Sen. Robert Menendez (D-N.J.) has sponsored a bill to raise that limit to $10 billion, believing that the $75 million cap encouraged ecological gambling, because it was so low. Yes, so why then should oil companies be shielded at all? Artificially capping liability is the very kind of market manipulation that causes problems, by short-circuiting the normal risk management incentives inherent in a free market.

Yes, BP must clean up the mess, and compensate the victims, even if it bankrupts them. If BP engaged in fraud to get the permits, prosecute the company. And, NO BAILOUTS. It is BP’s well, after all.

But, just as with the financial crises, the government rigs the system to encourage excessive risk and reduce personal responsibility, and wonders why disasters happen.

And in similar fashion, we’re seeing the usual demands for more regulation, with blame being placed on a non-existent “free market”. This is perverse. BP is the proximate cause, but government regulation is the ultimate cause. We need less regulation, and more economic laissez-faire.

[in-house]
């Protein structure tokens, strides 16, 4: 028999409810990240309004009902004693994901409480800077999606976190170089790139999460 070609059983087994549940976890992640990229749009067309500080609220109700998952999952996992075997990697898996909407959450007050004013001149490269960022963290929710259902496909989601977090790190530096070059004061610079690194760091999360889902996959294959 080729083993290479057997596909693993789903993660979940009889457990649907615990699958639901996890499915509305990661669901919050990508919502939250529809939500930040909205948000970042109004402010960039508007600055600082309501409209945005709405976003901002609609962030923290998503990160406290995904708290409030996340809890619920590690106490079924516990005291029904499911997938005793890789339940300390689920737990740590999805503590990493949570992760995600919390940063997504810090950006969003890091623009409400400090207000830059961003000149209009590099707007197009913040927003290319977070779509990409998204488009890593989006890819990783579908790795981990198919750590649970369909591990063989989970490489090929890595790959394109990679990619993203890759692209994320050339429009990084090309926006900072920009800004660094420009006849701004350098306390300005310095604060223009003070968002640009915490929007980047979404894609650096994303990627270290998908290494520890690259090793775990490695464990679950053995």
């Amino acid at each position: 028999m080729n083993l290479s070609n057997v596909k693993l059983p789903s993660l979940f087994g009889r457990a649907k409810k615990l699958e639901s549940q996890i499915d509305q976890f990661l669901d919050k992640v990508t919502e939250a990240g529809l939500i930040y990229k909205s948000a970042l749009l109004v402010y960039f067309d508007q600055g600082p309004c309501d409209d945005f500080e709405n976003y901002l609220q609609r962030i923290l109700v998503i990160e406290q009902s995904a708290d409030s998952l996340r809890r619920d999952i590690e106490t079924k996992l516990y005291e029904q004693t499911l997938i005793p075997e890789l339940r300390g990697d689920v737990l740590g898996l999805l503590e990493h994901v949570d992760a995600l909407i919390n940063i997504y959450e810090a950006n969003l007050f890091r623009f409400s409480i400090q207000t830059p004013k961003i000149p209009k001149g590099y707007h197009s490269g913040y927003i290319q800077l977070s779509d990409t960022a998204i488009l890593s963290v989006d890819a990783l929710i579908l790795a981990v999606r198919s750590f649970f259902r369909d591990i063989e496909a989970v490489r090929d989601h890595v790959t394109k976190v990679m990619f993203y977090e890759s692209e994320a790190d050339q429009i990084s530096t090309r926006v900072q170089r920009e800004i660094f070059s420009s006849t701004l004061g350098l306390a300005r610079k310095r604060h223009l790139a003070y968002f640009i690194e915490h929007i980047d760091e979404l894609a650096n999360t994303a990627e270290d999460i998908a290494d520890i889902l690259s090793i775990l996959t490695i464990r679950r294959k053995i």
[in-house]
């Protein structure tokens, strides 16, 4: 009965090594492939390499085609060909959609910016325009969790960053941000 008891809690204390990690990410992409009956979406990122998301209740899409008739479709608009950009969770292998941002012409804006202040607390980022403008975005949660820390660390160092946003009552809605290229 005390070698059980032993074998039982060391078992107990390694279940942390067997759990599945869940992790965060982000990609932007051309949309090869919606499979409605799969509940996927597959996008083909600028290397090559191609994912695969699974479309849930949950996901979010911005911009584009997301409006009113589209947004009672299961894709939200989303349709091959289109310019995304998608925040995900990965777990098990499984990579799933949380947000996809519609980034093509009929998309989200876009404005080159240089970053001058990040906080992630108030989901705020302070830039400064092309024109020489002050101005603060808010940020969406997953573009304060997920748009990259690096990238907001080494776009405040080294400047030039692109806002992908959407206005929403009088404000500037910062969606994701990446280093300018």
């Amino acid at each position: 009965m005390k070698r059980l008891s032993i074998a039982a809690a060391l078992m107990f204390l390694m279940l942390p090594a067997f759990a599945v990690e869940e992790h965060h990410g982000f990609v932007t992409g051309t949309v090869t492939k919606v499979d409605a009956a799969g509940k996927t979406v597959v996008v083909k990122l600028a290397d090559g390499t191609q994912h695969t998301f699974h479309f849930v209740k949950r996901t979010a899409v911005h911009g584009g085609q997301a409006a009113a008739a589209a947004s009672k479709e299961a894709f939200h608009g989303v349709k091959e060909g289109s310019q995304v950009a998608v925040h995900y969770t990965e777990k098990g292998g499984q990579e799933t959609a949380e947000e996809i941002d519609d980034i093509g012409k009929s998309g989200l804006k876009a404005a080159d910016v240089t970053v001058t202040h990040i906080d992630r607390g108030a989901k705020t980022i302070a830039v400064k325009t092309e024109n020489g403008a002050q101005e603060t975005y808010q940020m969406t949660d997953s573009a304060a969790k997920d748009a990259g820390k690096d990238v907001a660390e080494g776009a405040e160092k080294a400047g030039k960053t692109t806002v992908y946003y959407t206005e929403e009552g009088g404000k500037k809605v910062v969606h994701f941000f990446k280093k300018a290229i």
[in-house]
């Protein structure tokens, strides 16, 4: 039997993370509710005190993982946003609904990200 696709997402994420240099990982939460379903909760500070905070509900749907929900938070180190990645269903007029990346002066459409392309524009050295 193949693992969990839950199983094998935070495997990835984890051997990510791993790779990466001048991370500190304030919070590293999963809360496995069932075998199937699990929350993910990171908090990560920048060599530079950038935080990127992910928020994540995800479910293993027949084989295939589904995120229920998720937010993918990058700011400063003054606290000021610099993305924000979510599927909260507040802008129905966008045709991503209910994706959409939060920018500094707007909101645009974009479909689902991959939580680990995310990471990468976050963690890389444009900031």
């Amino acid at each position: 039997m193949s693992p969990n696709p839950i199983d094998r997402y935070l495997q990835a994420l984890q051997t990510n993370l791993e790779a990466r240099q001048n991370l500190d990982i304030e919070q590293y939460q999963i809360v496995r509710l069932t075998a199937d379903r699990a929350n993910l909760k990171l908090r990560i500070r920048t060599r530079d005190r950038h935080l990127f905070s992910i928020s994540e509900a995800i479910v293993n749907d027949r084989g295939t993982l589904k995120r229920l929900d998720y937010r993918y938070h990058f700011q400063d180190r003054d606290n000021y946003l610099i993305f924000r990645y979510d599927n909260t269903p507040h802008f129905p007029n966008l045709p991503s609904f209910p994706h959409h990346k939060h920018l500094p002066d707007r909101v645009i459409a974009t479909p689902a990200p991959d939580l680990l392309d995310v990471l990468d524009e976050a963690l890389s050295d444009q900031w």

Catalina has left these two comments:

June 13, 2010 at 3:55 AM

OK, suppose that it _were_ legal to drill close to the shoreline. What do you think BP and Mobile Exxon would do when the oil runs out, like it has in Texas?

It would only have postponed the inevitable.

June 13, 2010 at 5:22 AM
Oh, I forgot to say, I suppose the environmentalists are responsible for THIS, too ?

The article Catalina references is entitled Nigeria's agony dwarfs the Gulf oil spill. The US and Europe ignore it, by John Vidal. The subtitle reads:

"The Deepwater Horizon disaster caused headlines around the world, yet the people who live in the Niger delta have had to live with environmental catastrophes for decades"

Mr. Vidal reports on the mess supposedly created by the oil companies in Nigeria. It's really a saga of government running amuck, and business taking the blame. Jason Stotts answers her, as do I. Here is my response to Catalina:

June 13, 2010 at 11:18 AM

What BP or Exxon or any other energy producer would do “when the oil runs out” depends in large part on the level of governmental restrictions – environmental being perhaps the biggest.

But, let’s say for the sake of your argument that deep water drilling is where they wanted to go. In that case, the best protection against a BP-type disaster is to keep government out of the market’s hair, and let its dynamics play out (See my comment above). In the BP disaster, the government’s hands are all over this spill.